Number of Bicol poor drops
LEGAZPI CITY --- Fueled by robust economic growth, improved social services and growing labor force these indicators have substantially brought down the region’s poverty level, the National Economic and Development Authority (NEDA) in Bicol said on Monday.
Agnes Espinas Tolentino, NEDA regional director, quoting a Philippine Statistic Authority (PSA) report, said investments in the services and industry sectors were the economic drivers that propelled Bicol’s economic growth.
Tolentino said the region’s economy grew by 8.9 percent in 2018 propelling it to be the fastest growth area surpassing all other regions nationwide.
The PSA report said the high growth rate was driven by Services with 5 percentage points -- the largest contributor. It is followed by Industry with 3.2 percentage points while Agriculture shared only 0.7 percentage points.
For this economic growth, the region recorded lower poverty incidence at 21 percent compared to the same period last year at 27.6 percent.
Other factors that could have significantly brought down poverty incidence in the region are the implementation of newly enacted laws such as the TRAIN Law, Universal Health Care Act, Universal Access to Quality Tertiary Education Act, and the increased base pay of military and uniformed personnel, Tolentino said.
Tolentino, however, said that “although, there was a reduction in poverty incidence, the planned economic targets have not yet been achieved.”
Constraints cited in achieving the planned targets are security issues and vulnerability to disasters.
In 2018, the Philippine Army recorded 86 towns and 274 villages in Bicol that are under security threats. Bicol is considered a disaster-prone area because about 20 typhoons pass over the region every year.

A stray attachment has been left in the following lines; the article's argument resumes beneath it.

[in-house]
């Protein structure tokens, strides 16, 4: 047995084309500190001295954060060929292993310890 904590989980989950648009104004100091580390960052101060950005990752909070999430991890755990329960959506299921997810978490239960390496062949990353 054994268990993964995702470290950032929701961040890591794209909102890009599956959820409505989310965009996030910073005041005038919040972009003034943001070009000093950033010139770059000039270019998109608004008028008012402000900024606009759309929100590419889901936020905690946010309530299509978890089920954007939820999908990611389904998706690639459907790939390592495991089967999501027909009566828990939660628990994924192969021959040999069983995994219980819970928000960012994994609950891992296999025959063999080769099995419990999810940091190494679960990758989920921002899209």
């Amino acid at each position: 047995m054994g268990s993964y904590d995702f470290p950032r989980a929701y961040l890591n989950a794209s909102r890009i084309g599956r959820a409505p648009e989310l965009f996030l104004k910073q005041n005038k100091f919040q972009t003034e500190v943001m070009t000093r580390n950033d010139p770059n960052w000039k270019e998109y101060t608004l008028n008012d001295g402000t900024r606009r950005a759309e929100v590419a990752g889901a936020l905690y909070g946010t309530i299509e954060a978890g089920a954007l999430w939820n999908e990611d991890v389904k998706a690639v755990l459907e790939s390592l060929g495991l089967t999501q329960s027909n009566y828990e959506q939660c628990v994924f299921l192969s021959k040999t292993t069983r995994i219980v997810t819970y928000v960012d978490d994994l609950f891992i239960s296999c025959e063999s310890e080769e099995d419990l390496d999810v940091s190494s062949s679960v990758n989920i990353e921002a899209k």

Although rehabilitation and recovery measures were quickly put in place, the devastations inflicted have largely affected the lives of the people, she said.
Tolentino said there were also several poverty alleviation policies and laws that were passed last year whose impact has yet to be felt by families below the poverty line.
She said Bicol having recovered from the effects of past calamities last year, the agriculture sector growth has moved forward with the implementation of major agri-support facilities.
Tolentino said the Department of Agriculture (DA) spent P735M for the construction of 97 farm-to market-road projects with an estimated length of 73.50 kilometers that were expected to benefit 2,930 farmers.
Growth in the industry sector was supported by construction (21.7 percent); mining and quarrying (18 percent) and moderate growth in manufacturing by 1.2 percentage points.
The robust growth in construction was supported by the Build, Build, Build Program with an increase in government construction at 70 percent in 2018.
Government spending on infrastructure and other economic and social services include the widening of roads and bridges along the Maharlika Highway, Catanduanes Circumferential road, Albay-Camarines Sur diversion road, and Bacon-Manito road including four other road projects.